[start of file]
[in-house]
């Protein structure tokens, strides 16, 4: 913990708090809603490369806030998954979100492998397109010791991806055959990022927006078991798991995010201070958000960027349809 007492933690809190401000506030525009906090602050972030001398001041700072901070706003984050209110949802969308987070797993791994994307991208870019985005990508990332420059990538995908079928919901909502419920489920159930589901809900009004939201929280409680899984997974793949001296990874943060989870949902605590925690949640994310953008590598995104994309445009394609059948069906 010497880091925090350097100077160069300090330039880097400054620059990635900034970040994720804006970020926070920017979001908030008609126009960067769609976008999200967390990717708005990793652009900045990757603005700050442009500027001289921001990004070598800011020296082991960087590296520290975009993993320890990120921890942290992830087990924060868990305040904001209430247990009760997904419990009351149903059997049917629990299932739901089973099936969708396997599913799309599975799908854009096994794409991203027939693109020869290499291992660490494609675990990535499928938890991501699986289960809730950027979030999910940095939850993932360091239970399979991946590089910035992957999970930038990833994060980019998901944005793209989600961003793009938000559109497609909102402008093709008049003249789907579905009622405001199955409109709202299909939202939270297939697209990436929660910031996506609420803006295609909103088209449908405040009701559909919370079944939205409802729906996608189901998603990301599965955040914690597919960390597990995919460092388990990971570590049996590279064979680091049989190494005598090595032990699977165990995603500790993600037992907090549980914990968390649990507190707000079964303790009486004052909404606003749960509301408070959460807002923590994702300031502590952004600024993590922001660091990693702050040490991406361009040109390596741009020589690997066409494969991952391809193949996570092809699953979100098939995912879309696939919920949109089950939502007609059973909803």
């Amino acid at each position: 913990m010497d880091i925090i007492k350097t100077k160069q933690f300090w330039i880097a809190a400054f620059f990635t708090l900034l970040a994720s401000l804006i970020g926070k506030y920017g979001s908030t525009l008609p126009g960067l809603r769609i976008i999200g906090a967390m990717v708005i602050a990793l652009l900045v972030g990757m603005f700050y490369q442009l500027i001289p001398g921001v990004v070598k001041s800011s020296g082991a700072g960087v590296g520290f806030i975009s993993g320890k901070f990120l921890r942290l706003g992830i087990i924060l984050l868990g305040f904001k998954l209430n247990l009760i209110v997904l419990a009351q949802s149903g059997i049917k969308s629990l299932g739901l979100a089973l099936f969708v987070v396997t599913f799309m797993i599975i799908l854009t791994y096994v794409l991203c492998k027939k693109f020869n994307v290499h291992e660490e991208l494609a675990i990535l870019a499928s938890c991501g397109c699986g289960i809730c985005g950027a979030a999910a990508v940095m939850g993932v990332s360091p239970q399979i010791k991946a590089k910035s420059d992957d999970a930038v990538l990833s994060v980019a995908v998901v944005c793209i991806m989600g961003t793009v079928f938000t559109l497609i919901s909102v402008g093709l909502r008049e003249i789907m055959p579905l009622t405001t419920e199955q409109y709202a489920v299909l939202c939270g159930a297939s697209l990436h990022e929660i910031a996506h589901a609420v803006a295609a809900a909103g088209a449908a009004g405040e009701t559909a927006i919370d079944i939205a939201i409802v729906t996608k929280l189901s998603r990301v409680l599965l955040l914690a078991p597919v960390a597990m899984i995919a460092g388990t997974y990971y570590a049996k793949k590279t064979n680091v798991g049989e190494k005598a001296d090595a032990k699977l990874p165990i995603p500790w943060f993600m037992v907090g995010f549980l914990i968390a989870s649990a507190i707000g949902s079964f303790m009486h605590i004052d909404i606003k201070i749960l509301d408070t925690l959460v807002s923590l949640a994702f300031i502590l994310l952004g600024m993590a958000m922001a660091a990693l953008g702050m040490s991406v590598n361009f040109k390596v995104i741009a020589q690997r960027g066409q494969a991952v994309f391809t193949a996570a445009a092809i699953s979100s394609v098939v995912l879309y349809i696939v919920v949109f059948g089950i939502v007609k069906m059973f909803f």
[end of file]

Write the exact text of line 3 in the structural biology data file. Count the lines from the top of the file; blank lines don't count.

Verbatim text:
């Amino acid at each position: 913990m010497d880091i925090i007492k350097t100077k160069q933690f300090w330039i880097a809190a400054f620059f990635t708090l900034l970040a994720s401000l804006i970020g926070k506030y920017g979001s908030t525009l008609p126009g960067l809603r769609i976008i999200g906090a967390m990717v708005i602050a990793l652009l900045v972030g990757m603005f700050y490369q442009l500027i001289p001398g921001v990004v070598k001041s800011s020296g082991a700072g960087v590296g520290f806030i975009s993993g320890k901070f990120l921890r942290l706003g992830i087990i924060l984050l868990g305040f904001k998954l209430n247990l009760i209110v997904l419990a009351q949802s149903g059997i049917k969308s629990l299932g739901l979100a089973l099936f969708v987070v396997t599913f799309m797993i599975i799908l854009t791994y096994v794409l991203c492998k027939k693109f020869n994307v290499h291992e660490e991208l494609a675990i990535l870019a499928s938890c991501g397109c699986g289960i809730c985005g950027a979030a999910a990508v940095m939850g993932v990332s360091p239970q399979i010791k991946a590089k910035s420059d992957d999970a930038v990538l990833s994060v980019a995908v998901v944005c793209i991806m989600g961003t793009v079928f938000t559109l497609i919901s909102v402008g093709l909502r008049e003249i789907m055959p579905l009622t405001t419920e199955q409109y709202a489920v299909l939202c939270g159930a297939s697209l990436h990022e929660i910031a996506h589901a609420v803006a295609a809900a909103g088209a449908a009004g405040e009701t559909a927006i919370d079944i939205a939201i409802v729906t996608k929280l189901s998603r990301v409680l599965l955040l914690a078991p597919v960390a597990m899984i995919a460092g388990t997974y990971y570590a049996k793949k590279t064979n680091v798991g049989e190494k005598a001296d090595a032990k699977l990874p165990i995603p500790w943060f993600m037992v907090g995010f549980l914990i968390a989870s649990a507190i707000g949902s079964f303790m009486h605590i004052d909404i606003k201070i749960l509301d408070t925690l959460v807002s923590l949640a994702f300031i502590l994310l952004g600024m993590a958000m922001a660091a990693l953008g702050m040490s991406v590598n361009f040109k390596v995104i741009a020589q690997r960027g066409q494969a991952v994309f391809t193949a996570a445009a092809i699953s979100s394609v098939v995912l879309y349809i696939v919920v949109f059948g089950i939502v007609k069906m059973f909803f």